Energy Transition #2. As a consumer of energy

This is a tale of two steel companies.

The first is an Indian transnational with an annual steel-making capacity of 34 million tonnes. Climbing aboard the global energy transition, it is upgrading its steel plant in Europe to run on hydrogen.

Even back home in India—with a government yet undecided about decarbonisation and far lower social pressure on emissions—it has set up a small carbon capture and utilisation unit at its oldest steel plant to test the economics of carbon sequestration.

The second firm is smaller, one of India’s many second-rung steel-makers, with an annual steel-making capacity between 1-2 million tonnes a year. Over the past five years, between a slowing economy and a competitive advantage in India’s steel sector sliding towards larger companies, firms like this one have struggled. In 2018, it had a close brush with India’s bankruptcy courts—but survived.

The company knows it needs to move towards decarbonisation. Net zero comes up in its strategy discussions. But as a senior manager in the firm told CarbonCopy, firms like this are struggling with more existential questions. “Smaller firms are struggling to serve lenders. If anything is left, they have to serve equity [shareholders]. There is no capacity for additional investments.”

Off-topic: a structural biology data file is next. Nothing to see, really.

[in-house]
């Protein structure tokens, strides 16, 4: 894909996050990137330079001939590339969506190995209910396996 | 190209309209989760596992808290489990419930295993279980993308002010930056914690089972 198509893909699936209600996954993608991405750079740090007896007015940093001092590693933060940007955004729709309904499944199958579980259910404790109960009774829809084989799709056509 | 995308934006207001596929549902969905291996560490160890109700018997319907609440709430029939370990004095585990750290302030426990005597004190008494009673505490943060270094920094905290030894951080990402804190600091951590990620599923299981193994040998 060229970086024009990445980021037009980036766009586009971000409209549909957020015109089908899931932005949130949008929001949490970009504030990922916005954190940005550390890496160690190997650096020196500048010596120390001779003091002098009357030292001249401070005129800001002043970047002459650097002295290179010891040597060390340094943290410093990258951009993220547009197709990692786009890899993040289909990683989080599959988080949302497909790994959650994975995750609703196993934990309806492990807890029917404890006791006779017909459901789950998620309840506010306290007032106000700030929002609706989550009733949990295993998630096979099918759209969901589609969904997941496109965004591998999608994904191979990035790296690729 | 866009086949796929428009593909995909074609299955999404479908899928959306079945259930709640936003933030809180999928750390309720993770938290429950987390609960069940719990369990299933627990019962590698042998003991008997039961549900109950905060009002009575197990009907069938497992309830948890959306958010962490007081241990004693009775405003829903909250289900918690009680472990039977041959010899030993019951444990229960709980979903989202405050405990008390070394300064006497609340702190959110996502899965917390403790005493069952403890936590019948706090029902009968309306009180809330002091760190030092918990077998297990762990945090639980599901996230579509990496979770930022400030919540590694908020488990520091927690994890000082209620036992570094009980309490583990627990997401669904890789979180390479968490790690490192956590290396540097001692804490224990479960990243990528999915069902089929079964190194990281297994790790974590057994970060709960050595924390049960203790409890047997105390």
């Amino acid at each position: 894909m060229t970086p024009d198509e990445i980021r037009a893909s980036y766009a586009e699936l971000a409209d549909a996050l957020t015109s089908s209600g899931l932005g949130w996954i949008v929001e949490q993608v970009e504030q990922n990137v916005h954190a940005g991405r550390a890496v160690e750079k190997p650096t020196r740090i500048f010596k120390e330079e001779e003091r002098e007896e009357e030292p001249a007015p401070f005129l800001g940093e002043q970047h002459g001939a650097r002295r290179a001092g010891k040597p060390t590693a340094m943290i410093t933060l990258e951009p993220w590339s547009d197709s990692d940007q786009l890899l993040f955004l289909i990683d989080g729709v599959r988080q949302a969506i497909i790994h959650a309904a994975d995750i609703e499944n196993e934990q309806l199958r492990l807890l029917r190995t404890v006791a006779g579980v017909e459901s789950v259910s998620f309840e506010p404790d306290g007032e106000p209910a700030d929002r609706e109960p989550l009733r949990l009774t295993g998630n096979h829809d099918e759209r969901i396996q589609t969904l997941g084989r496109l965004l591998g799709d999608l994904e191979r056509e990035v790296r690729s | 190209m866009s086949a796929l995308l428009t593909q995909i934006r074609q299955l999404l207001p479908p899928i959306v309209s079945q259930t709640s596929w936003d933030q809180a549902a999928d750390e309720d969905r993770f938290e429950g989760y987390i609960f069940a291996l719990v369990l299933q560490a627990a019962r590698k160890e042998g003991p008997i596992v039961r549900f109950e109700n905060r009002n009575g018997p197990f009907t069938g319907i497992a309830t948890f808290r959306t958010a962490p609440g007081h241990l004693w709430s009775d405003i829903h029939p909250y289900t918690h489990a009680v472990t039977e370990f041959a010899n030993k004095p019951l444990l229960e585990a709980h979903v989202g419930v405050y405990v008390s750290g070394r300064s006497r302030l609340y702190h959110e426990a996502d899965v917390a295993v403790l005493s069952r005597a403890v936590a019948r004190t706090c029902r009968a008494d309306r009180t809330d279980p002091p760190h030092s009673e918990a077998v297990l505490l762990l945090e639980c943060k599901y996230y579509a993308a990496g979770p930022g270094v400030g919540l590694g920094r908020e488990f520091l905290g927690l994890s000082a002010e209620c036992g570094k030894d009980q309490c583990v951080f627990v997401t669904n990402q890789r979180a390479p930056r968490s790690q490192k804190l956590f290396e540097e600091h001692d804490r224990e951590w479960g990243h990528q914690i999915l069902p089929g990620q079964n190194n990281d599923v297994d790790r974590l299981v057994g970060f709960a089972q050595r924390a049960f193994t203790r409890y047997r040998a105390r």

This is a tale about Tata Steel and Jayaswal Neco. More specifically, this is a tale of what their contradictory approaches tell us about India’s response—as a consumer of energy—to the renewables revolution.

The key in this report? Tata Steel is moving towards decarbonisation in the absence of a regulatory dictat. Ask why and you find your way to an extraordinary development. As I write: “For the longest time, developing economies have resisted emission reduction. What we are seeing now, if not by design then by outcome, is a large chunk of global finance bypassing national governments and forcing decarbonisation upon value chains.”

So much of the commentariat is talking about when India will announce its net zero target. So is our government. And I am thinking they are sticking to an outmoded view of the world where national commitments drove climate action. The game has changed.

This report has been cross-posted by The Wire:

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